"Prospective relations between parent-adolescent acculturation conflict and mental health symptoms among Vietnamese American adolescents" Correction to Nguyen et al. (2018).Cultur Divers Ethnic Minor Psychol. 2018 07; 24(3):452.CD
Reports an error in "Prospective relations between parent-adolescent acculturation conflict and mental health symptoms among Vietnamese American adolescents" by Diem Julie Nguyen, Joanna J. Kim, Bahr Weiss, Victoria Ngo and Anna S. Lau (Cultural Diversity and Ethnic Minority Psychology, 2018[Apr], Vol 24, 151-161). In the article, the wrong figure was published for Figure 1. Figure 1 should have shown externalizing models. The correct Figure is provided in the erratum. (The following abstract of the original article appeared in record 2017-30936-001.)
Objectives:Intergenerational acculturation conflict in immigrant families has been implicated as a risk factor for adolescent maladjustment. However, the directionality and specific family related mediators of this association have not been identified. The present study prospectively examined relations between adolescent reports of perceived acculturation conflict and internalizing and externalizing mental health symptoms. Perceived parent-adolescent relationship strain and perceived parental psychological control were examined as potential mediators.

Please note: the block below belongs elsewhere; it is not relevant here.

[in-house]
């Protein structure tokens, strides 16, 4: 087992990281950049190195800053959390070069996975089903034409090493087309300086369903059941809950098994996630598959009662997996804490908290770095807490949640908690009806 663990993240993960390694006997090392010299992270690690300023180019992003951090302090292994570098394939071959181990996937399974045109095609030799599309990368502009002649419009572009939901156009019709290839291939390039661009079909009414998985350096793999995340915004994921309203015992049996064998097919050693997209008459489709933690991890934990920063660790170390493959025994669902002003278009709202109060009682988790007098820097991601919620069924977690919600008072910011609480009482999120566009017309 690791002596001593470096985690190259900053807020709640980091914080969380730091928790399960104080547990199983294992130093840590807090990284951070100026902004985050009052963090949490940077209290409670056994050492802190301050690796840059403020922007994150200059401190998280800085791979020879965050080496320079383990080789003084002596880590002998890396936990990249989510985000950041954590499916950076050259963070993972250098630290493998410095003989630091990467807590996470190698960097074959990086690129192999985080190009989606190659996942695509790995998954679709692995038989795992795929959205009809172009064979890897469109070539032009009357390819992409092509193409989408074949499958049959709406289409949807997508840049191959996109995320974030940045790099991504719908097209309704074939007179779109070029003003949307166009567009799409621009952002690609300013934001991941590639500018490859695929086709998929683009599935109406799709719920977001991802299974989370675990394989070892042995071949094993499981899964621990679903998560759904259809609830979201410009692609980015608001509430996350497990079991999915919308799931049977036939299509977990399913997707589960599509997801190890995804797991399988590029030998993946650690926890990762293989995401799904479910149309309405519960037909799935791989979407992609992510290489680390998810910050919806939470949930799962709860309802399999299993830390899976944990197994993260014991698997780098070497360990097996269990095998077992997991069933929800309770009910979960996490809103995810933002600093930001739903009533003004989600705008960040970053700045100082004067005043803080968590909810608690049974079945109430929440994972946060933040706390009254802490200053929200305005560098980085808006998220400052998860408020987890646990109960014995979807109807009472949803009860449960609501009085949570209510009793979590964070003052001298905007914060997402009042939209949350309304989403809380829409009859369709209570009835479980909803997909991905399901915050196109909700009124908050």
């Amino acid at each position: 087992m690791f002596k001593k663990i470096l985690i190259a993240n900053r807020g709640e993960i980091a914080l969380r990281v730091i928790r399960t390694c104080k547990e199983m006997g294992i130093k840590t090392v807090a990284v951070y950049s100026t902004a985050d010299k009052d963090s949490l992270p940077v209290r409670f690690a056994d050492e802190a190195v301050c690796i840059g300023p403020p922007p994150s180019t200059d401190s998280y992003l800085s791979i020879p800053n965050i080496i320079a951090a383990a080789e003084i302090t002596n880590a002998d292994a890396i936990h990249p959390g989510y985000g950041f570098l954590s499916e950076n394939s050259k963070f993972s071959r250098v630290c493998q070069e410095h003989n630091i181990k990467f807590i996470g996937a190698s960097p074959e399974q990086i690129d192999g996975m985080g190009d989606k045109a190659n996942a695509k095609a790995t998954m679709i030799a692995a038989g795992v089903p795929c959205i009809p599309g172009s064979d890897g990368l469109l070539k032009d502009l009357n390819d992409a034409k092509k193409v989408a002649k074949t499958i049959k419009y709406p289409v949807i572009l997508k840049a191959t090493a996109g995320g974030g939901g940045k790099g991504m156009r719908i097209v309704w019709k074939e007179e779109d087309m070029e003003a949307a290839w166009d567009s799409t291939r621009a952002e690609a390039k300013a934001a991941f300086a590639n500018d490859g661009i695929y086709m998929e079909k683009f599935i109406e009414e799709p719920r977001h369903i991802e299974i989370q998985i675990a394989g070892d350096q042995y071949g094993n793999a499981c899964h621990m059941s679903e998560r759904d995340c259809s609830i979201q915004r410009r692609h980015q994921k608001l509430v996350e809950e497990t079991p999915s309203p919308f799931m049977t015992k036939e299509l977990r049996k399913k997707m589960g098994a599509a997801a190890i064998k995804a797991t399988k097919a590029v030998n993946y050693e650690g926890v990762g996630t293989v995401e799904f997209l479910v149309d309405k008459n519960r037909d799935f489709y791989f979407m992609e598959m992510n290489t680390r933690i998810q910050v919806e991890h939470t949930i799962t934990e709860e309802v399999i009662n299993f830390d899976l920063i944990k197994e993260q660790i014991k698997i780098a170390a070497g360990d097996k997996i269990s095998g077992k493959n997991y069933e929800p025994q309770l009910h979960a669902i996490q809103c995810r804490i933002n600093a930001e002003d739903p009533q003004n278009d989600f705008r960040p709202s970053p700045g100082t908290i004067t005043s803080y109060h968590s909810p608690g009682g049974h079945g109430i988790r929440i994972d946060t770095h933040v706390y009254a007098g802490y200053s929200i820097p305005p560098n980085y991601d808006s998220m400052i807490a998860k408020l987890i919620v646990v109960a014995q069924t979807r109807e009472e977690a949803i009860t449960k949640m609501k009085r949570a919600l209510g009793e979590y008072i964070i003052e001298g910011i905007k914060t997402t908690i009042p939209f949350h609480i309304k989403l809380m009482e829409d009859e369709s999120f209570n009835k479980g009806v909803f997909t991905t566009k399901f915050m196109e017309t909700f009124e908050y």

Survey measures were administered to 375 Vietnamese American adolescents (48.8% males; M = 15.55 years, SD = .59) at 3 time points over 6 months.
Using cross-lagged path analysis, perceived acculturation conflict predicted externalizing symptoms, whereas internalizing symptoms predicted perceived acculturation conflict. Perceived maternal psychological control mediated the association between perceived acculturation conflict and later externalizing symptoms, whereas maternal psychological control, parental unresponsiveness, and unmet parent expectations mediated the association between internalizing symptoms and later acculturation conflict.
Culturally competent enhancement of parental sensitivity and responsiveness might be targeted as a modifiable protective factor in family-based preventive interventions for at-risk immigrant families. (PsycINFO Database Record